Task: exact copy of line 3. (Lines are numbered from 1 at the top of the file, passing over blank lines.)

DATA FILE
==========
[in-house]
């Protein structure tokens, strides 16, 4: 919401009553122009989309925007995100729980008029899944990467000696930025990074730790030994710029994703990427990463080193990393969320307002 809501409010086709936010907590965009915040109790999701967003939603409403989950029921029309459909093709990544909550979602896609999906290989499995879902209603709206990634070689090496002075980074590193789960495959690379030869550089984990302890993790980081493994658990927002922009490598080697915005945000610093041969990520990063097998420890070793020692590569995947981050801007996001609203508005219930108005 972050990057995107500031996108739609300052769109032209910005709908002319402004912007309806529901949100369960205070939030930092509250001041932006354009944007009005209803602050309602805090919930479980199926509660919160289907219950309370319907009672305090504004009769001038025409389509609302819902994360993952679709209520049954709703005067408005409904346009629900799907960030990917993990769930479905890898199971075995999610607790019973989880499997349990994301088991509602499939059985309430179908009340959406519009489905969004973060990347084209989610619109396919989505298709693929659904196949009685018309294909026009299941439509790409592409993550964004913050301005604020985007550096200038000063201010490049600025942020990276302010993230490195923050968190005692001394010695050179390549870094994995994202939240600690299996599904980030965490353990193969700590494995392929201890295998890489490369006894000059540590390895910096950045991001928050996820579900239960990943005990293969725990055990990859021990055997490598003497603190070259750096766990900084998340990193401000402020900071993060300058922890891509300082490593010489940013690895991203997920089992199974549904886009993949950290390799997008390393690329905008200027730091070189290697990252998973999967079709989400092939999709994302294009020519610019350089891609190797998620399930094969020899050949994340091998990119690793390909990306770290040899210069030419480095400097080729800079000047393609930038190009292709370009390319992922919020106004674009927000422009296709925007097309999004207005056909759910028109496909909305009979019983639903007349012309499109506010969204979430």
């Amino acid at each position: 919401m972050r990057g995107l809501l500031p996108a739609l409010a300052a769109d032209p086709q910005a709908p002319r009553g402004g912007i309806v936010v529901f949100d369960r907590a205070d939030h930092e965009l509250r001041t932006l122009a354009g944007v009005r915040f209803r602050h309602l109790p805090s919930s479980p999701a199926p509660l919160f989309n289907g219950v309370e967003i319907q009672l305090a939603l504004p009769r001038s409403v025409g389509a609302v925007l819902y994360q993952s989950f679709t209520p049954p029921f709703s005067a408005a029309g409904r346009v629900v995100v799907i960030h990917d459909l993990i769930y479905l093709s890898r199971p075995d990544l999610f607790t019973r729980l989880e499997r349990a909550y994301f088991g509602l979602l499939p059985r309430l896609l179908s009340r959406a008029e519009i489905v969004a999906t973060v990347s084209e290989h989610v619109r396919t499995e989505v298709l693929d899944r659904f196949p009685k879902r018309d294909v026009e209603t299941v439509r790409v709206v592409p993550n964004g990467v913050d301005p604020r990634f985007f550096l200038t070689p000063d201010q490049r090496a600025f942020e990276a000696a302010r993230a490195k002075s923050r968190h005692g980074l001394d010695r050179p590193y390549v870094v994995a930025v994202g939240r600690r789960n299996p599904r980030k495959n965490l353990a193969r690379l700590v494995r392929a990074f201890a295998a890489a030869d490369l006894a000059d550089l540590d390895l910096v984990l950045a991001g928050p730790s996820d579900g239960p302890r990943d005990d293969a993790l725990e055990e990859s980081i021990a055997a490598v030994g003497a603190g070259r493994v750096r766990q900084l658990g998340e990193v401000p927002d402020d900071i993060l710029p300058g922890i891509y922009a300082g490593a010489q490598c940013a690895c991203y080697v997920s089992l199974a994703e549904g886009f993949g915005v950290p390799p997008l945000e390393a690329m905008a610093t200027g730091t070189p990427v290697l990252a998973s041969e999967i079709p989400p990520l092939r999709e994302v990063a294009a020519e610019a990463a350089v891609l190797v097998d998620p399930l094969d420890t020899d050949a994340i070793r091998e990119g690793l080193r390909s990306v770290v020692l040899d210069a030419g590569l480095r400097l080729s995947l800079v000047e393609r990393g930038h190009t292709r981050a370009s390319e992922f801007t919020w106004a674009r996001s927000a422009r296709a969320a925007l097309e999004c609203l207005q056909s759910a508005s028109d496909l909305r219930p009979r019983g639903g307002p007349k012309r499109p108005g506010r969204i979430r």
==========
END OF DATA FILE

């Amino acid at each position: 919401m972050r990057g995107l809501l500031p996108a739609l409010a300052a769109d032209p086709q910005a709908p002319r009553g402004g912007i309806v936010v529901f949100d369960r907590a205070d939030h930092e965009l509250r001041t932006l122009a354009g944007v009005r915040f209803r602050h309602l109790p805090s919930s479980p999701a199926p509660l919160f989309n289907g219950v309370e967003i319907q009672l305090a939603l504004p009769r001038s409403v025409g389509a609302v925007l819902y994360q993952s989950f679709t209520p049954p029921f709703s005067a408005a029309g409904r346009v629900v995100v799907i960030h990917d459909l993990i769930y479905l093709s890898r199971p075995d990544l999610f607790t019973r729980l989880e499997r349990a909550y994301f088991g509602l979602l499939p059985r309430l896609l179908s009340r959406a008029e519009i489905v969004a999906t973060v990347s084209e290989h989610v619109r396919t499995e989505v298709l693929d899944r659904f196949p009685k879902r018309d294909v026009e209603t299941v439509r790409v709206v592409p993550n964004g990467v913050d301005p604020r990634f985007f550096l200038t070689p000063d201010q490049r090496a600025f942020e990276a000696a302010r993230a490195k002075s923050r968190h005692g980074l001394d010695r050179p590193y390549v870094v994995a930025v994202g939240r600690r789960n299996p599904r980030k495959n965490l353990a193969r690379l700590v494995r392929a990074f201890a295998a890489a030869d490369l006894a000059d550089l540590d390895l910096v984990l950045a991001g928050p730790s996820d579900g239960p302890r990943d005990d293969a993790l725990e055990e990859s980081i021990a055997a490598v030994g003497a603190g070259r493994v750096r766990q900084l658990g998340e990193v401000p927002d402020d900071i993060l710029p300058g922890i891509y922009a300082g490593a010489q490598c940013a690895c991203y080697v997920s089992l199974a994703e549904g886009f993949g915005v950290p390799p997008l945000e390393a690329m905008a610093t200027g730091t070189p990427v290697l990252a998973s041969e999967i079709p989400p990520l092939r999709e994302v990063a294009a020519e610019a990463a350089v891609l190797v097998d998620p399930l094969d420890t020899d050949a994340i070793r091998e990119g690793l080193r390909s990306v770290v020692l040899d210069a030419g590569l480095r400097l080729s995947l800079v000047e393609r990393g930038h190009t292709r981050a370009s390319e992922f801007t919020w106004a674009r996001s927000a422009r296709a969320a925007l097309e999004c609203l207005q056909s759910a508005s028109d496909l909305r219930p009979r019983g639903g307002p007349k012309r499109p108005g506010r969204i979430r």